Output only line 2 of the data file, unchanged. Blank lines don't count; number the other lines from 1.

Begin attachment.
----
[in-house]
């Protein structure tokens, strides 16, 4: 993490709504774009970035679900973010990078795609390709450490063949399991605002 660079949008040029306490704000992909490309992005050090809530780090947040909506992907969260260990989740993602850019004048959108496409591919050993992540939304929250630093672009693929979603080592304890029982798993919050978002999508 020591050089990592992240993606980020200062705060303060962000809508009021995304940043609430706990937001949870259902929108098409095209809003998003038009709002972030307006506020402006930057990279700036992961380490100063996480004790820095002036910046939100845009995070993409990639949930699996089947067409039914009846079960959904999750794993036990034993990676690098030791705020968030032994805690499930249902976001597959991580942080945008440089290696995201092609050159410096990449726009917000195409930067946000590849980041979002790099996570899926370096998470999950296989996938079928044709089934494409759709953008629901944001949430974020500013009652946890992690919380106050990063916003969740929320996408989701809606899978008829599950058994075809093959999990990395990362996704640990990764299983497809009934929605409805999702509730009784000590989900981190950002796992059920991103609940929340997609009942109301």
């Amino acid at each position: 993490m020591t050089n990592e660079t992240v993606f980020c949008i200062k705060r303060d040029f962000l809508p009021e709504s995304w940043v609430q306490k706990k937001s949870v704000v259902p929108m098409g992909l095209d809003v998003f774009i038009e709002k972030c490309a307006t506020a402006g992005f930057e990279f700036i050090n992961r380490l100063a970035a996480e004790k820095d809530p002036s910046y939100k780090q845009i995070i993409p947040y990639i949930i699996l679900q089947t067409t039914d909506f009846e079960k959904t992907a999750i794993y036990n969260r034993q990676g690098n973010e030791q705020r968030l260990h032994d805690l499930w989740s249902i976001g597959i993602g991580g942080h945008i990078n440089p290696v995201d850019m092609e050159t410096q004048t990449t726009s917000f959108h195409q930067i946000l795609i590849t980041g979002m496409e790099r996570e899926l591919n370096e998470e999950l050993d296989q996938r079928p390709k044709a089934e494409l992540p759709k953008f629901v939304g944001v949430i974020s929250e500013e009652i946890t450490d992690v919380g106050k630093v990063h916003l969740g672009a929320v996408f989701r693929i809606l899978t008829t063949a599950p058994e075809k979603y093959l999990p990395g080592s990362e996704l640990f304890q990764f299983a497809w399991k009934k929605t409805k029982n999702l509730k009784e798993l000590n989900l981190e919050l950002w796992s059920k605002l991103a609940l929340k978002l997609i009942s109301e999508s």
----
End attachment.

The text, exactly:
């Protein structure tokens, strides 16, 4: 993490709504774009970035679900973010990078795609390709450490063949399991605002 660079949008040029306490704000992909490309992005050090809530780090947040909506992907969260260990989740993602850019004048959108496409591919050993992540939304929250630093672009693929979603080592304890029982798993919050978002999508 020591050089990592992240993606980020200062705060303060962000809508009021995304940043609430706990937001949870259902929108098409095209809003998003038009709002972030307006506020402006930057990279700036992961380490100063996480004790820095002036910046939100845009995070993409990639949930699996089947067409039914009846079960959904999750794993036990034993990676690098030791705020968030032994805690499930249902976001597959991580942080945008440089290696995201092609050159410096990449726009917000195409930067946000590849980041979002790099996570899926370096998470999950296989996938079928044709089934494409759709953008629901944001949430974020500013009652946890992690919380106050990063916003969740929320996408989701809606899978008829599950058994075809093959999990990395990362996704640990990764299983497809009934929605409805999702509730009784000590989900981190950002796992059920991103609940929340997609009942109301």